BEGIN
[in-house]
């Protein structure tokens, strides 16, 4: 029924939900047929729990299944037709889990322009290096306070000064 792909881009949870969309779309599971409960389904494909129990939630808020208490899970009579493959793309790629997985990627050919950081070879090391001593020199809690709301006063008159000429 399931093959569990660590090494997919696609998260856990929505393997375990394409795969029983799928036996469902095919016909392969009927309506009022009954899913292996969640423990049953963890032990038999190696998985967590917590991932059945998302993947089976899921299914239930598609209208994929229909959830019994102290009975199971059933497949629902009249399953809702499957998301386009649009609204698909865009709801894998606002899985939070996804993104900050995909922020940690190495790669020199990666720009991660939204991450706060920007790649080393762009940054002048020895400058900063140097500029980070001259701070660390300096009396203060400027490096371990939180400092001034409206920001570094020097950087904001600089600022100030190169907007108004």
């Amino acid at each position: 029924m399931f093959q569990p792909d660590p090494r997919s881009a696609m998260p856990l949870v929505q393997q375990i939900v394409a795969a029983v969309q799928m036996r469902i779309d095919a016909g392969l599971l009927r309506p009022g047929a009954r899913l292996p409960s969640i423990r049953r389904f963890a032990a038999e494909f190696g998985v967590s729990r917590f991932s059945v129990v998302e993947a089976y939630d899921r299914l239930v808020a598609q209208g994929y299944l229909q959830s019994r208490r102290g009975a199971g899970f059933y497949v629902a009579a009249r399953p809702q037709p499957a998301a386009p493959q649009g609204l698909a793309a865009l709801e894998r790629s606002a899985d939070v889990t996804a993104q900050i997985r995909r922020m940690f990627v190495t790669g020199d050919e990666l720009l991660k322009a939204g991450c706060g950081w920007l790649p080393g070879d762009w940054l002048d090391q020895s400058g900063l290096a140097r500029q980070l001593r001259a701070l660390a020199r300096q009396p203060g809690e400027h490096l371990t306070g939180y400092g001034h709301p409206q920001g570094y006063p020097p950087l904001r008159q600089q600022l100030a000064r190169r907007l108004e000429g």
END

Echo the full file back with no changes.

[in-house]
């Protein structure tokens, strides 16, 4: 029924939900047929729990299944037709889990322009290096306070000064 792909881009949870969309779309599971409960389904494909129990939630808020208490899970009579493959793309790629997985990627050919950081070879090391001593020199809690709301006063008159000429 399931093959569990660590090494997919696609998260856990929505393997375990394409795969029983799928036996469902095919016909392969009927309506009022009954899913292996969640423990049953963890032990038999190696998985967590917590991932059945998302993947089976899921299914239930598609209208994929229909959830019994102290009975199971059933497949629902009249399953809702499957998301386009649009609204698909865009709801894998606002899985939070996804993104900050995909922020940690190495790669020199990666720009991660939204991450706060920007790649080393762009940054002048020895400058900063140097500029980070001259701070660390300096009396203060400027490096371990939180400092001034409206920001570094020097950087904001600089600022100030190169907007108004």
């Amino acid at each position: 029924m399931f093959q569990p792909d660590p090494r997919s881009a696609m998260p856990l949870v929505q393997q375990i939900v394409a795969a029983v969309q799928m036996r469902i779309d095919a016909g392969l599971l009927r309506p009022g047929a009954r899913l292996p409960s969640i423990r049953r389904f963890a032990a038999e494909f190696g998985v967590s729990r917590f991932s059945v129990v998302e993947a089976y939630d899921r299914l239930v808020a598609q209208g994929y299944l229909q959830s019994r208490r102290g009975a199971g899970f059933y497949v629902a009579a009249r399953p809702q037709p499957a998301a386009p493959q649009g609204l698909a793309a865009l709801e894998r790629s606002a899985d939070v889990t996804a993104q900050i997985r995909r922020m940690f990627v190495t790669g020199d050919e990666l720009l991660k322009a939204g991450c706060g950081w920007l790649p080393g070879d762009w940054l002048d090391q020895s400058g900063l290096a140097r500029q980070l001593r001259a701070l660390a020199r300096q009396p203060g809690e400027h490096l371990t306070g939180y400092g001034h709301p409206q920001g570094y006063p020097p950087l904001r008159q600089q600022l100030a000064r190169r907007l108004e000429g």